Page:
The Information Technology and Innovation Foundation is squarely behind the proposed T-Mobile-Sprint merger, calling it long overdue.
"In an industry as capital intensive as mobile broadband, scale is the name of the game," said ITIF director of broadband and spectrum policy Doug Brake. "The opportunity to have three healthy, roughly equal-sized competitors fighting it out to deploy 5G should be a welcomed development for the U.S. economy.
"A combined firm means not only a more efficient build-out of next-generation networks, but a more dynamic future for the converging broadband, media, and video ecosystem," Brake added.
The likely key to whether the FCC or Justice Department agree with that assessment is whether the combination of the number three and four wireless carriers is seen as reducing competition, or creating a stronger competitor to former Bells Verizon and AT&T.
Sprint and T-Mobile were certainly pitching that argument in announcing the $146 billion merger proposal, suggesting they would retain T-Mobile's "uncarrier" status, just on a larger scale and with an eye toward helping the U.S. be a leader in 5G, which is an expressed priority for the Trump Administration.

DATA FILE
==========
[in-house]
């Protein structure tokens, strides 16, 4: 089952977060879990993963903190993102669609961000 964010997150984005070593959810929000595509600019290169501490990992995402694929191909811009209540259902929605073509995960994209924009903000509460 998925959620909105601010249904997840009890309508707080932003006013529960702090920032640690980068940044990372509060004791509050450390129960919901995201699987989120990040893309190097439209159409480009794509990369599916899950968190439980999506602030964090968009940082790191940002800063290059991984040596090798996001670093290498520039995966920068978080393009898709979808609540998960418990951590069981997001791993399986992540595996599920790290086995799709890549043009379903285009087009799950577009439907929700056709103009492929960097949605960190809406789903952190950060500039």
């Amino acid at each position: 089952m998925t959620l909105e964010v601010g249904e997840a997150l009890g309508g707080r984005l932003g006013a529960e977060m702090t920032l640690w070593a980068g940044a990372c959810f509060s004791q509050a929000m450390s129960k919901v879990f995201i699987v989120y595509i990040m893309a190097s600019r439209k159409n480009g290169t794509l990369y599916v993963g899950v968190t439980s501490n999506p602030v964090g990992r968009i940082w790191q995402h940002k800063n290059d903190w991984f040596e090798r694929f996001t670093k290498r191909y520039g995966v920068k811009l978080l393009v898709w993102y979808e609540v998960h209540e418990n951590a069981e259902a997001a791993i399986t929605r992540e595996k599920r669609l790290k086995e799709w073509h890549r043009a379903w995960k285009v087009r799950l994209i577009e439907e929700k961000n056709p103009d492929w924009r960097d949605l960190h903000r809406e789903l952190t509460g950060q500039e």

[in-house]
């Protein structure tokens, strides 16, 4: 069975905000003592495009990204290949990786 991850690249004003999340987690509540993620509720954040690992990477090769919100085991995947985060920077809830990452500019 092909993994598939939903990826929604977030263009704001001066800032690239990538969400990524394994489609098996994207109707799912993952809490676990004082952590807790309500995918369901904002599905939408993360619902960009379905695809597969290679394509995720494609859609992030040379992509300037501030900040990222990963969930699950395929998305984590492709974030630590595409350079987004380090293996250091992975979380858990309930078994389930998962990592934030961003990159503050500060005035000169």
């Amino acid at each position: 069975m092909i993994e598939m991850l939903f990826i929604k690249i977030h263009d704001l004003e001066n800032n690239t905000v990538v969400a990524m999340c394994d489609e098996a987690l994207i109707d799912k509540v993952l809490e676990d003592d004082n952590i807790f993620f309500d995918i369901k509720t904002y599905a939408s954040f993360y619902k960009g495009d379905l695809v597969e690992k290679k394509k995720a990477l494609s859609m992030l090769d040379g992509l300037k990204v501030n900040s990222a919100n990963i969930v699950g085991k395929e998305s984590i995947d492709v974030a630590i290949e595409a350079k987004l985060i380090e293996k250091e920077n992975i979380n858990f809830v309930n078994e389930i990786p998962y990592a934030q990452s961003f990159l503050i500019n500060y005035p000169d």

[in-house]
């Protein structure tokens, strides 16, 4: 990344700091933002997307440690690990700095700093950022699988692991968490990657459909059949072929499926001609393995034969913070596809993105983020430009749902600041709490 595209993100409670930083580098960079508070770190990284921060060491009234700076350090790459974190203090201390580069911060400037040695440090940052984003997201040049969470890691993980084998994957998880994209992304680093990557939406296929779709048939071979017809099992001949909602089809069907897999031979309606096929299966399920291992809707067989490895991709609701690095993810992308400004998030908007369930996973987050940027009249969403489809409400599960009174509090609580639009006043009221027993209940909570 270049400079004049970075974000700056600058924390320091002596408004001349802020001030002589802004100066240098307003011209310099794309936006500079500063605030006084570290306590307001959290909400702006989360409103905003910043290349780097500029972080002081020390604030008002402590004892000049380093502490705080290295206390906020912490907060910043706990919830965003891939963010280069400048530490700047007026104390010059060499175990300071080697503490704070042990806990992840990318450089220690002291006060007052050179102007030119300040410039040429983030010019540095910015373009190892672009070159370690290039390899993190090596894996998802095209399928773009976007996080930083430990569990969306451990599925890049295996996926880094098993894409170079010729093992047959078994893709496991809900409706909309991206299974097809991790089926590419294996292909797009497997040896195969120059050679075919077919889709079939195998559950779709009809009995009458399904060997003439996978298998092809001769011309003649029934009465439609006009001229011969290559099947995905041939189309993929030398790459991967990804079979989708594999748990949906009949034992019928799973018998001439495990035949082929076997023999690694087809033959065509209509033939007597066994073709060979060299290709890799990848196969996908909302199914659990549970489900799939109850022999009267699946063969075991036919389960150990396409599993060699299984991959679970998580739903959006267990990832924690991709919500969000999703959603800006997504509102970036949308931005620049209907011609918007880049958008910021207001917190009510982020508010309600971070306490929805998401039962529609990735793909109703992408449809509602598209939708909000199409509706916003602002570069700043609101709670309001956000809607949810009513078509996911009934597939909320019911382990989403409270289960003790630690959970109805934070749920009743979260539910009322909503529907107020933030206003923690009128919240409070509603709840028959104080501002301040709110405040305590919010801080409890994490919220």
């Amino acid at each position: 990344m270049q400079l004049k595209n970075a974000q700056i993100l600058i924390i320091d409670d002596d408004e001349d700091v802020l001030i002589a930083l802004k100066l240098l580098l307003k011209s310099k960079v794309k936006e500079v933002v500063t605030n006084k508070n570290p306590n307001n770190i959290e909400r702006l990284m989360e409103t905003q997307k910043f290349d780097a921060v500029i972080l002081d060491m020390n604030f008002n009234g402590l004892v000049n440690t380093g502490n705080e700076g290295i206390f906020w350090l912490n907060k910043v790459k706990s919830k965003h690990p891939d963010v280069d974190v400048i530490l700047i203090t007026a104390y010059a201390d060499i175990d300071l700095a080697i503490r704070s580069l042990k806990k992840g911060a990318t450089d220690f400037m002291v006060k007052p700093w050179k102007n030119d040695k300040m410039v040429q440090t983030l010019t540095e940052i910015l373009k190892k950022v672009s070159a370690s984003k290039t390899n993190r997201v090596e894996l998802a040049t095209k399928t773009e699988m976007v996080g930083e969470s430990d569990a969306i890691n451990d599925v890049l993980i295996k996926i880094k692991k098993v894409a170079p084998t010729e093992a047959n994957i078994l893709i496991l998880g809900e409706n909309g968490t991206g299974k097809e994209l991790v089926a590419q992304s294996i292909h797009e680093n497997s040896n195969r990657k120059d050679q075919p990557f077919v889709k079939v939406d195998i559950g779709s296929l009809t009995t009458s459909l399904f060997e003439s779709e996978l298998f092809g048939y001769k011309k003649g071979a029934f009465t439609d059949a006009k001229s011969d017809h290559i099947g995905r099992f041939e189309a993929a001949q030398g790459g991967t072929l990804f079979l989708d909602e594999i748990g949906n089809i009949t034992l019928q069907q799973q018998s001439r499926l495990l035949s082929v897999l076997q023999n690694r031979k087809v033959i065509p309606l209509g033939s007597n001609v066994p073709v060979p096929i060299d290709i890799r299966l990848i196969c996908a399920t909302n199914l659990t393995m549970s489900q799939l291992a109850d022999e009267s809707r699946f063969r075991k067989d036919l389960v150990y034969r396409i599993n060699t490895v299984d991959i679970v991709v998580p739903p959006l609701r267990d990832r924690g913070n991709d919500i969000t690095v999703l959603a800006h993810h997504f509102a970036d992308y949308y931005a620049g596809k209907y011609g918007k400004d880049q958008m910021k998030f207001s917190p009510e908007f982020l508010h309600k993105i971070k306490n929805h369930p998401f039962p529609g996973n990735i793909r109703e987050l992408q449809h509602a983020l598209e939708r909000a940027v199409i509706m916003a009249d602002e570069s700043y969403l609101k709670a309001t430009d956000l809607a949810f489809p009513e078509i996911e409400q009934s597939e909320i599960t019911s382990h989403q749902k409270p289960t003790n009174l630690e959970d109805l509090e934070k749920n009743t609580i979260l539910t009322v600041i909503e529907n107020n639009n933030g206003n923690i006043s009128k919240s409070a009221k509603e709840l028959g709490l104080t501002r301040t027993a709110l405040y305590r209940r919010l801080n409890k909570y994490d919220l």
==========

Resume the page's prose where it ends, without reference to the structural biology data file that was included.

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Contributing editor John Eggerton has been an editor and/or writer on media regulation, legislation and policy for over four decades, including covering the FCC, FTC, Congress, the major media trade associations, and the federal courts. In addition to Multichannel News and Broadcasting + Cable, his work has appeared in Radio World, TV Technology, TV Fax, This Week in Consumer Electronics, Variety and the Encyclopedia Britannica.